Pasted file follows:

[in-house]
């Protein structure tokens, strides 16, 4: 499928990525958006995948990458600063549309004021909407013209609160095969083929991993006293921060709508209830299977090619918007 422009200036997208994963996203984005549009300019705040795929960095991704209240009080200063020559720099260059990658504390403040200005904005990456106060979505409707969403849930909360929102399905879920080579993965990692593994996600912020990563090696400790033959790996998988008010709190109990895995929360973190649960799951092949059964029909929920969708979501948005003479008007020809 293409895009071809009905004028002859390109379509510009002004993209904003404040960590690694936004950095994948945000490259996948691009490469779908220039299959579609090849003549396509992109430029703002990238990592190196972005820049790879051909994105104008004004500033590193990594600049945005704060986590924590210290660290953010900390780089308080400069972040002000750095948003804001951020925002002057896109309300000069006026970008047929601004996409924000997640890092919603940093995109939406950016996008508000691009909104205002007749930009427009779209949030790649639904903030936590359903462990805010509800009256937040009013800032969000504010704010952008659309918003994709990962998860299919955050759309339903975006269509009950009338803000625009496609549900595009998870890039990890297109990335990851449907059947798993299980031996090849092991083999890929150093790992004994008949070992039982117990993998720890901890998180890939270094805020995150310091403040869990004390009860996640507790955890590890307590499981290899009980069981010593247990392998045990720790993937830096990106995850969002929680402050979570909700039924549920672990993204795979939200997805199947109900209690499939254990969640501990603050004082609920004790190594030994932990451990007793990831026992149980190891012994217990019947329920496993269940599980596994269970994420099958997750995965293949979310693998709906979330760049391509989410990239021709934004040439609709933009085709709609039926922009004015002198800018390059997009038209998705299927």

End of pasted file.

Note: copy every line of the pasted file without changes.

[in-house]
């Protein structure tokens, strides 16, 4: 499928990525958006995948990458600063549309004021909407013209609160095969083929991993006293921060709508209830299977090619918007 422009200036997208994963996203984005549009300019705040795929960095991704209240009080200063020559720099260059990658504390403040200005904005990456106060979505409707969403849930909360929102399905879920080579993965990692593994996600912020990563090696400790033959790996998988008010709190109990895995929360973190649960799951092949059964029909929920969708979501948005003479008007020809 293409895009071809009905004028002859390109379509510009002004993209904003404040960590690694936004950095994948945000490259996948691009490469779908220039299959579609090849003549396509992109430029703002990238990592190196972005820049790879051909994105104008004004500033590193990594600049945005704060986590924590210290660290953010900390780089308080400069972040002000750095948003804001951020925002002057896109309300000069006026970008047929601004996409924000997640890092919603940093995109939406950016996008508000691009909104205002007749930009427009779209949030790649639904903030936590359903462990805010509800009256937040009013800032969000504010704010952008659309918003994709990962998860299919955050759309339903975006269509009950009338803000625009496609549900595009998870890039990890297109990335990851449907059947798993299980031996090849092991083999890929150093790992004994008949070992039982117990993998720890901890998180890939270094805020995150310091403040869990004390009860996640507790955890590890307590499981290899009980069981010593247990392998045990720790993937830096990106995850969002929680402050979570909700039924549920672990993204795979939200997805199947109900209690499939254990969640501990603050004082609920004790190594030994932990451990007793990831026992149980190891012994217990019947329920496993269940599980596994269970994420099958997750995965293949979310693998709906979330760049391509989410990239021709934004040439609709933009085709709609039926922009004015002198800018390059997009038209998705299927």